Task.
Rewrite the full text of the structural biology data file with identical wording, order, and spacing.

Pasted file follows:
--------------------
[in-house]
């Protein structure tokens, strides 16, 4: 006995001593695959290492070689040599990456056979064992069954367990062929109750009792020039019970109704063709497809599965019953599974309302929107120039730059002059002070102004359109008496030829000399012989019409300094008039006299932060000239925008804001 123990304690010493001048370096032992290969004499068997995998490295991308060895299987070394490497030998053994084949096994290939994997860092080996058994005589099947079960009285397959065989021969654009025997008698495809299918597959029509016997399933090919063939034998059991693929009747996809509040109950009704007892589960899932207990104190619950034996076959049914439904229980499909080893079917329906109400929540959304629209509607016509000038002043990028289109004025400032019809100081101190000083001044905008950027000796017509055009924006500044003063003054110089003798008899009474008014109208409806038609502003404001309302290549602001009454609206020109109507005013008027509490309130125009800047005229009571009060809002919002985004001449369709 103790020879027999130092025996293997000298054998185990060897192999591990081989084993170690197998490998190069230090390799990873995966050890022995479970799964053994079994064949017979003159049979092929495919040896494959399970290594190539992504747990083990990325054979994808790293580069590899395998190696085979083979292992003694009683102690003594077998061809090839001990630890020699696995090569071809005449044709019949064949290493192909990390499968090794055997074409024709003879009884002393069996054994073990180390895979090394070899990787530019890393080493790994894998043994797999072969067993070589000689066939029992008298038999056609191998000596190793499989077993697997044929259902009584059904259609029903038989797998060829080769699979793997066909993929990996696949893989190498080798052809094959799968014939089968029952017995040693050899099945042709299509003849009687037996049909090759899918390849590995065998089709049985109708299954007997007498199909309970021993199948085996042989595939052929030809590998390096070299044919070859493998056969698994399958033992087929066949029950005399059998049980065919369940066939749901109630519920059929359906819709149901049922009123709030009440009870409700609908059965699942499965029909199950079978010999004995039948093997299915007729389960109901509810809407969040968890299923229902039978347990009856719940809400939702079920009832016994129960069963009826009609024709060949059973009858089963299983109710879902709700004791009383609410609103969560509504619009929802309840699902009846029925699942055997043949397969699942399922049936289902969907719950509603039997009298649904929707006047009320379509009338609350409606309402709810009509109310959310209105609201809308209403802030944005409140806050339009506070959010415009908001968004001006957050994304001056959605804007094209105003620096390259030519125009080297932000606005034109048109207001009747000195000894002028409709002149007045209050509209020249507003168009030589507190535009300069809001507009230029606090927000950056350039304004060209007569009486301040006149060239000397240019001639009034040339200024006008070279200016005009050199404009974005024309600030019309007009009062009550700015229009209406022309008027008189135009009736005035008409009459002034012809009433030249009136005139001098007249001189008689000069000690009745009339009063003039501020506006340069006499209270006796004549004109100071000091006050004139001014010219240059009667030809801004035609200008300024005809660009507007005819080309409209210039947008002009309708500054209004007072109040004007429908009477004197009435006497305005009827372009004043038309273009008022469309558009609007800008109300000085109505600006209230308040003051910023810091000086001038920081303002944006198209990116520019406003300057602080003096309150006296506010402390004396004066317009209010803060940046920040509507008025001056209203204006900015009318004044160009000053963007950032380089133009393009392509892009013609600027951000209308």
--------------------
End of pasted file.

[in-house]
């Protein structure tokens, strides 16, 4: 006995001593695959290492070689040599990456056979064992069954367990062929109750009792020039019970109704063709497809599965019953599974309302929107120039730059002059002070102004359109008496030829000399012989019409300094008039006299932060000239925008804001 123990304690010493001048370096032992290969004499068997995998490295991308060895299987070394490497030998053994084949096994290939994997860092080996058994005589099947079960009285397959065989021969654009025997008698495809299918597959029509016997399933090919063939034998059991693929009747996809509040109950009704007892589960899932207990104190619950034996076959049914439904229980499909080893079917329906109400929540959304629209509607016509000038002043990028289109004025400032019809100081101190000083001044905008950027000796017509055009924006500044003063003054110089003798008899009474008014109208409806038609502003404001309302290549602001009454609206020109109507005013008027509490309130125009800047005229009571009060809002919002985004001449369709 103790020879027999130092025996293997000298054998185990060897192999591990081989084993170690197998490998190069230090390799990873995966050890022995479970799964053994079994064949017979003159049979092929495919040896494959399970290594190539992504747990083990990325054979994808790293580069590899395998190696085979083979292992003694009683102690003594077998061809090839001990630890020699696995090569071809005449044709019949064949290493192909990390499968090794055997074409024709003879009884002393069996054994073990180390895979090394070899990787530019890393080493790994894998043994797999072969067993070589000689066939029992008298038999056609191998000596190793499989077993697997044929259902009584059904259609029903038989797998060829080769699979793997066909993929990996696949893989190498080798052809094959799968014939089968029952017995040693050899099945042709299509003849009687037996049909090759899918390849590995065998089709049985109708299954007997007498199909309970021993199948085996042989595939052929030809590998390096070299044919070859493998056969698994399958033992087929066949029950005399059998049980065919369940066939749901109630519920059929359906819709149901049922009123709030009440009870409700609908059965699942499965029909199950079978010999004995039948093997299915007729389960109901509810809407969040968890299923229902039978347990009856719940809400939702079920009832016994129960069963009826009609024709060949059973009858089963299983109710879902709700004791009383609410609103969560509504619009929802309840699902009846029925699942055997043949397969699942399922049936289902969907719950509603039997009298649904929707006047009320379509009338609350409606309402709810009509109310959310209105609201809308209403802030944005409140806050339009506070959010415009908001968004001006957050994304001056959605804007094209105003620096390259030519125009080297932000606005034109048109207001009747000195000894002028409709002149007045209050509209020249507003168009030589507190535009300069809001507009230029606090927000950056350039304004060209007569009486301040006149060239000397240019001639009034040339200024006008070279200016005009050199404009974005024309600030019309007009009062009550700015229009209406022309008027008189135009009736005035008409009459002034012809009433030249009136005139001098007249001189008689000069000690009745009339009063003039501020506006340069006499209270006796004549004109100071000091006050004139001014010219240059009667030809801004035609200008300024005809660009507007005819080309409209210039947008002009309708500054209004007072109040004007429908009477004197009435006497305005009827372009004043038309273009008022469309558009609007800008109300000085109505600006209230308040003051910023810091000086001038920081303002944006198209990116520019406003300057602080003096309150006296506010402390004396004066317009209010803060940046920040509507008025001056209203204006900015009318004044160009000053963007950032380089133009393009392509892009013609600027951000209308």